1. Facebook (99%)
  2. Twitter (74%)
  3. YouTube (67%)
  4. Flickr (38%)
  5. Linkedin (31%)
  6. Wikipedia (27%)
  7. Vimeo (23%)
  8. Foursquare (20%)
  9. Yelp (19%)
  10. Google+ (17%)

In my own case, the social media platforms that I most regularly use, in order of frequency, are Linkedin, Google+, Facebook, and Twitter. While Facebook is clearly the most popular platform, my use of Facebook is highly erratic. In fact I may go weeks without logging in. That is simply a consequence of decisions I have made as to how best to allocate my time. My heavy use of Linkedin is driven, in part, by the number of groups that I manage there.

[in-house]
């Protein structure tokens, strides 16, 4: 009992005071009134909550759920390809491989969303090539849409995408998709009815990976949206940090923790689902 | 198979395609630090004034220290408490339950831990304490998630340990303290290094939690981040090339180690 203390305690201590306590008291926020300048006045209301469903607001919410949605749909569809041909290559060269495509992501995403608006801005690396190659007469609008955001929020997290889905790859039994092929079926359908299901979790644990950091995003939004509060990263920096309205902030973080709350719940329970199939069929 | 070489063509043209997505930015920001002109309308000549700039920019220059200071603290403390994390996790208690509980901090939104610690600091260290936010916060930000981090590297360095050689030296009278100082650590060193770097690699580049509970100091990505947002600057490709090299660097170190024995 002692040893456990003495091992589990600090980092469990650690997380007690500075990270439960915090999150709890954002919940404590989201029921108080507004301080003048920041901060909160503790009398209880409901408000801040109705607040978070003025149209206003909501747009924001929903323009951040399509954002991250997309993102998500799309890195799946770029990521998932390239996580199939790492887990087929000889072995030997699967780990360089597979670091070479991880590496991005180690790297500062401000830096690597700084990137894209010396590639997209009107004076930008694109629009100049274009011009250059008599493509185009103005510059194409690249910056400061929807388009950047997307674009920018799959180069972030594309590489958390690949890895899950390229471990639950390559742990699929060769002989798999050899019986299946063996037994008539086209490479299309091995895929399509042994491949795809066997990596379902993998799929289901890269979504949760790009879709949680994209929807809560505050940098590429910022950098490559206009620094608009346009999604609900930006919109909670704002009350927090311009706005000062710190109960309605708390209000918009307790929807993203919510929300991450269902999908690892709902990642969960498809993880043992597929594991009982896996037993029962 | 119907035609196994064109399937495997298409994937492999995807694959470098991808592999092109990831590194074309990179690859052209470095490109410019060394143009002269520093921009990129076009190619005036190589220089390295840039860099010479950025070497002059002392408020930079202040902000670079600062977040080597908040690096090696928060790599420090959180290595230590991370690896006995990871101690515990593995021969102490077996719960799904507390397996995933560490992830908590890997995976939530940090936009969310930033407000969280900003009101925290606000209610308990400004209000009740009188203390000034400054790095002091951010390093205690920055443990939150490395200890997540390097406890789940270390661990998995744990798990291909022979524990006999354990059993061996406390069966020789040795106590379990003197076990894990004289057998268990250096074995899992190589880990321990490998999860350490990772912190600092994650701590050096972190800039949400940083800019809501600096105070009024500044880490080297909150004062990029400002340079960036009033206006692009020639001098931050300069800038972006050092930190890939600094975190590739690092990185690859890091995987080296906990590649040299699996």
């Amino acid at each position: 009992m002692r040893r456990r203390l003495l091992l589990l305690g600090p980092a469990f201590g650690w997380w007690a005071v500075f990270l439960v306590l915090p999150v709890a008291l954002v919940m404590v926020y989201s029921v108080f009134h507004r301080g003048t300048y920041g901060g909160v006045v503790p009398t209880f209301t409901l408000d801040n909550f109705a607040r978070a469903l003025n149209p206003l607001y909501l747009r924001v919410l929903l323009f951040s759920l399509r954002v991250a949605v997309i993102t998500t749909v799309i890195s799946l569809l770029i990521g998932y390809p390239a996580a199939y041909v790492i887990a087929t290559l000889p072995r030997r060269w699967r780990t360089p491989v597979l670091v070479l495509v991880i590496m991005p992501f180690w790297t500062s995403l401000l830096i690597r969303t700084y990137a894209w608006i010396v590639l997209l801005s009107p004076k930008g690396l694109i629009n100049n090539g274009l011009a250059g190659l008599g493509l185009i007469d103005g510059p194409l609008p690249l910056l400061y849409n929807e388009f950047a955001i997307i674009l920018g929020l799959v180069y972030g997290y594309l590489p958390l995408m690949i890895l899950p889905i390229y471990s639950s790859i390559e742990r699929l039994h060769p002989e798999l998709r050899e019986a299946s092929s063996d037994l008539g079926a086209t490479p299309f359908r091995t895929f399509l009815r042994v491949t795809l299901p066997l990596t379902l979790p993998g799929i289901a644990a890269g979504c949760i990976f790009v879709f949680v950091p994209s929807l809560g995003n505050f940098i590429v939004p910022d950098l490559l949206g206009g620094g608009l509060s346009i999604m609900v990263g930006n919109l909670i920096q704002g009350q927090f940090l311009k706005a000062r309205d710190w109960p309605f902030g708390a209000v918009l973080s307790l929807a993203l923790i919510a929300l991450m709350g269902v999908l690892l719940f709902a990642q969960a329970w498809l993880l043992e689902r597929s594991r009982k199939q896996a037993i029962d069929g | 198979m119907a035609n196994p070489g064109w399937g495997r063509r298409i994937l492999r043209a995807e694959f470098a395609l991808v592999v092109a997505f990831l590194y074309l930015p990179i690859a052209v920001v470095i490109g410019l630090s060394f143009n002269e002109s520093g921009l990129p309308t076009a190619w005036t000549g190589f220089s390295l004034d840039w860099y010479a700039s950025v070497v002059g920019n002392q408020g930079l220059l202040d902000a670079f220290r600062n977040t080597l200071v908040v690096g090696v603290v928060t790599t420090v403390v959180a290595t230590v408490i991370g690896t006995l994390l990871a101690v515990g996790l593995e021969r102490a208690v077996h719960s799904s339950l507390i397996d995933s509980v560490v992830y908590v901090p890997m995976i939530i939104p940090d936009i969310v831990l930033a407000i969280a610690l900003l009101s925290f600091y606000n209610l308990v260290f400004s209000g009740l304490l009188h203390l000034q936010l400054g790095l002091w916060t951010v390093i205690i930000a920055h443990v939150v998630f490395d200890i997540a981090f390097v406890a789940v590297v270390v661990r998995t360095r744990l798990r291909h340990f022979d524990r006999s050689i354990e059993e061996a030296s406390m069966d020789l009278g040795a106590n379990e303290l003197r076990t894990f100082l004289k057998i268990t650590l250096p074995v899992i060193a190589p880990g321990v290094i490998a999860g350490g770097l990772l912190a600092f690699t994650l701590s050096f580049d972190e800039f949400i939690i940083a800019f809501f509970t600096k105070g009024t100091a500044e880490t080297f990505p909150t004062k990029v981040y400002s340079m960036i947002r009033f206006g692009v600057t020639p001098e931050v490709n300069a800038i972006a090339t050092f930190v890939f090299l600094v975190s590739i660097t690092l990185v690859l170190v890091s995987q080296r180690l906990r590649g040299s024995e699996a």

Note that I only started using Google+ at the beginning of 2013. This came as a consequence of two actions. The first was Facebook's decision to go with promoted posts wherein I have to pay if I want my page posts to be sent to everyone who has liked my page. Previously 100% post distribution at no cost was the default — now you must pay for that. The second action was the addition to Google+ of communities (groups) at the end of 2012. I find Google+ communities to be more discussion-friendly than Facebook pages or groups.

Arts organizations that reported using social media were then asked about the frequency of their posts. 45% said they posted to social media sites daily, 28% posted several times a week, 25% posted several times a day, and 16% posted once a week. You can read about my own posting history in the following blog post: My Art Blog Posting History.